From emotional scars to forgiveness: Four must-read stories on Zephany Nurse
Miché Solomon is the 22-year old woman the world knew as Zephany Nurse. Her identity was revealed for the first time after she asked for a court order protecting it to be lifted. Solomon has released a book about learning, at the age of 17, that the couple which raised her were not her biological parents.
Here are four must-read stories.
Battling to trust
Women who helped Solomon on her journey of discovery spoke to author Joanne Jowell, who wrote about the difficulties Solomon had to overcome.
Childline founder and Solomon's therapist Joan van Niekerk said until Solomon starts getting her life in order she will always be vulnerable.
She said this regarding her two unplanned pregnancies, saying Solomon may be trying to compensate for love and trust through her children.
“I felt nothing when I met my parents for the first time”
In a book extract published in the Sunday Times, Solomon tells of the first time she met her biological parents, Morne and Celeste Nurse. “Celeste and Morne walked into the room, they cried when they saw me, and hugged me. I hugged back but I felt nothing, absolutely nothing.”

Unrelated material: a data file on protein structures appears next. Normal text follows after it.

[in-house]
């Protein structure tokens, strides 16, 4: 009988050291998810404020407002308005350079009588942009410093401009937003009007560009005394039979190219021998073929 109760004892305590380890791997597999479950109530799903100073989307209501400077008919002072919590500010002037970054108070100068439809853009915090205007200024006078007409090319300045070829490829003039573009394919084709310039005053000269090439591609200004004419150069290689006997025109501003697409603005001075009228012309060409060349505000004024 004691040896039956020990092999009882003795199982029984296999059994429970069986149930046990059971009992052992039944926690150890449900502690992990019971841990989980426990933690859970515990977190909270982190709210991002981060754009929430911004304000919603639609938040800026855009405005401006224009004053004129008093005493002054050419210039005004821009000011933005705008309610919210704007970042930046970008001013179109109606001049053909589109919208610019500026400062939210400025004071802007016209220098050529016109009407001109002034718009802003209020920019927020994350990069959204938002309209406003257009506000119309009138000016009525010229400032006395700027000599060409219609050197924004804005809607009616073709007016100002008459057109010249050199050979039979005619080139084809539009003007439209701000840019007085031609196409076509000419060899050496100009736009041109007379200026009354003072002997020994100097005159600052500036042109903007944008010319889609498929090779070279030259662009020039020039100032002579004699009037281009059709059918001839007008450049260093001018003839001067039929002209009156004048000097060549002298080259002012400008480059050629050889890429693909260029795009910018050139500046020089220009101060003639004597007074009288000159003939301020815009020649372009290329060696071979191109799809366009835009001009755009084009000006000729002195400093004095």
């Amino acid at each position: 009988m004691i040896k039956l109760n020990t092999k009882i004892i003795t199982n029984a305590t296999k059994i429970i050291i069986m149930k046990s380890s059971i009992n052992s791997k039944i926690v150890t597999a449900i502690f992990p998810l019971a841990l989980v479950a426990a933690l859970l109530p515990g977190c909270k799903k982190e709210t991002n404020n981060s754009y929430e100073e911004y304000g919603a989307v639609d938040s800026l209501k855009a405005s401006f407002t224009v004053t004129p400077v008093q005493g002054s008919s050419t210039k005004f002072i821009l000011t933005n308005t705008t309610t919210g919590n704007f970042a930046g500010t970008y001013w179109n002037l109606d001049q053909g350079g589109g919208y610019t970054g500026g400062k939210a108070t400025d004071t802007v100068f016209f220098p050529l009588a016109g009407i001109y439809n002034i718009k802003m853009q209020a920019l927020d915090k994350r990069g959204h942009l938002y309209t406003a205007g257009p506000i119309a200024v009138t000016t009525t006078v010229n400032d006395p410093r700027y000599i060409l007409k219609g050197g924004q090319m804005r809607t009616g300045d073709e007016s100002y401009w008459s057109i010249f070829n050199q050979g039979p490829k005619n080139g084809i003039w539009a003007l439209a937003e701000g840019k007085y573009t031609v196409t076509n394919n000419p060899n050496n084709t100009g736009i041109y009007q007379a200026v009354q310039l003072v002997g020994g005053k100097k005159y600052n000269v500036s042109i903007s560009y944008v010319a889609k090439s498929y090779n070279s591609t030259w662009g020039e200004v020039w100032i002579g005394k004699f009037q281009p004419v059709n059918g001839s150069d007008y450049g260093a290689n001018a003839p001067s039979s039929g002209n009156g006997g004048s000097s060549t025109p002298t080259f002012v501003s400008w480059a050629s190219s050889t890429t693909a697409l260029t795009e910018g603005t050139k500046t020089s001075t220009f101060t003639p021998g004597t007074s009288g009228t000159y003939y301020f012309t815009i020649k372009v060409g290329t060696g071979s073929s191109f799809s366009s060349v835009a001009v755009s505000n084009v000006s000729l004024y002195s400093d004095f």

She said she was put off by the brokenness of her parents. When she met them at 17 years old, they had divorced, but told her otherwise.
When they asked her who she'd choose to live with, she said she was clear that she needed the stability she always had growing up, something she said they could not give her.
Comparing her two fathers
Solomon told Cape Talk she still falls into the trap of comparing her fathers, but is coming to accept that the men are not the same.
“In some situations I just wish he could have controlled, handled situations the way Michael would, more sensitively, with some understanding, not just roughly.”
An ode to her mothers
The book is dedicated to her mothers, Celeste Nurse and Lavona Simone. In a message to her biological parents, Solomon said she's sorry they don't have the relationship they should have had, adding that she hopes they will, at some point, accept her for who she is.